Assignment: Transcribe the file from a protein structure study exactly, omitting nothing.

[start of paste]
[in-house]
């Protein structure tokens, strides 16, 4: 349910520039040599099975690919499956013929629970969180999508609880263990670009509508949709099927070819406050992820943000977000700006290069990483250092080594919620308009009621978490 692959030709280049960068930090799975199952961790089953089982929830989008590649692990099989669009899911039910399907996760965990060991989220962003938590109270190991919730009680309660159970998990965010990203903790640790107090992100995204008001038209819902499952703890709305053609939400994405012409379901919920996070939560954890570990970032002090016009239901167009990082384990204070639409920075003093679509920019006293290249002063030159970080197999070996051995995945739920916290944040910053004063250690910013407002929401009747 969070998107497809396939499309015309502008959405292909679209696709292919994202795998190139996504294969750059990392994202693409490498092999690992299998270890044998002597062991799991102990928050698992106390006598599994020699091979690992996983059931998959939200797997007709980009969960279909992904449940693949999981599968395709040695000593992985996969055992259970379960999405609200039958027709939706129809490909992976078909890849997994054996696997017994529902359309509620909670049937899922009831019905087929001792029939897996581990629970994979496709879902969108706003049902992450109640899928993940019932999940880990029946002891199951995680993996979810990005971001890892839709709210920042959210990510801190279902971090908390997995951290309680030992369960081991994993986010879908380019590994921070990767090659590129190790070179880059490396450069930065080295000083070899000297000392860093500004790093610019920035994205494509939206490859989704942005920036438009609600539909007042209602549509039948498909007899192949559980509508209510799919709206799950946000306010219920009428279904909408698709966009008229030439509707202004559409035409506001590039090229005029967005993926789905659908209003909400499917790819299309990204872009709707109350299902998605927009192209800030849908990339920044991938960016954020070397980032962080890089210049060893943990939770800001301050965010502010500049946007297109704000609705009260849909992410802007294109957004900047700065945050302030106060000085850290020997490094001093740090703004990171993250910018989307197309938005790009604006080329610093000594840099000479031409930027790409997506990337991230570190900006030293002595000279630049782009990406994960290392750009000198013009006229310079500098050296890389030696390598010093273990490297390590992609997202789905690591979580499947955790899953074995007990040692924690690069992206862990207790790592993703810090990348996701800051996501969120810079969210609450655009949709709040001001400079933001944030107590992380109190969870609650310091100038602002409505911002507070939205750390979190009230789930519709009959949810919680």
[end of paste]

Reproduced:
[in-house]
């Protein structure tokens, strides 16, 4: 349910520039040599099975690919499956013929629970969180999508609880263990670009509508949709099927070819406050992820943000977000700006290069990483250092080594919620308009009621978490 692959030709280049960068930090799975199952961790089953089982929830989008590649692990099989669009899911039910399907996760965990060991989220962003938590109270190991919730009680309660159970998990965010990203903790640790107090992100995204008001038209819902499952703890709305053609939400994405012409379901919920996070939560954890570990970032002090016009239901167009990082384990204070639409920075003093679509920019006293290249002063030159970080197999070996051995995945739920916290944040910053004063250690910013407002929401009747 969070998107497809396939499309015309502008959405292909679209696709292919994202795998190139996504294969750059990392994202693409490498092999690992299998270890044998002597062991799991102990928050698992106390006598599994020699091979690992996983059931998959939200797997007709980009969960279909992904449940693949999981599968395709040695000593992985996969055992259970379960999405609200039958027709939706129809490909992976078909890849997994054996696997017994529902359309509620909670049937899922009831019905087929001792029939897996581990629970994979496709879902969108706003049902992450109640899928993940019932999940880990029946002891199951995680993996979810990005971001890892839709709210920042959210990510801190279902971090908390997995951290309680030992369960081991994993986010879908380019590994921070990767090659590129190790070179880059490396450069930065080295000083070899000297000392860093500004790093610019920035994205494509939206490859989704942005920036438009609600539909007042209602549509039948498909007899192949559980509508209510799919709206799950946000306010219920009428279904909408698709966009008229030439509707202004559409035409506001590039090229005029967005993926789905659908209003909400499917790819299309990204872009709707109350299902998605927009192209800030849908990339920044991938960016954020070397980032962080890089210049060893943990939770800001301050965010502010500049946007297109704000609705009260849909992410802007294109957004900047700065945050302030106060000085850290020997490094001093740090703004990171993250910018989307197309938005790009604006080329610093000594840099000479031409930027790409997506990337991230570190900006030293002595000279630049782009990406994960290392750009000198013009006229310079500098050296890389030696390598010093273990490297390590992609997202789905690591979580499947955790899953074995007990040692924690690069992206862990207790790592993703810090990348996701800051996501969120810079969210609450655009949709709040001001400079933001944030107590992380109190969870609650310091100038602002409505911002507070939205750390979190009230789930519709009959949810919680």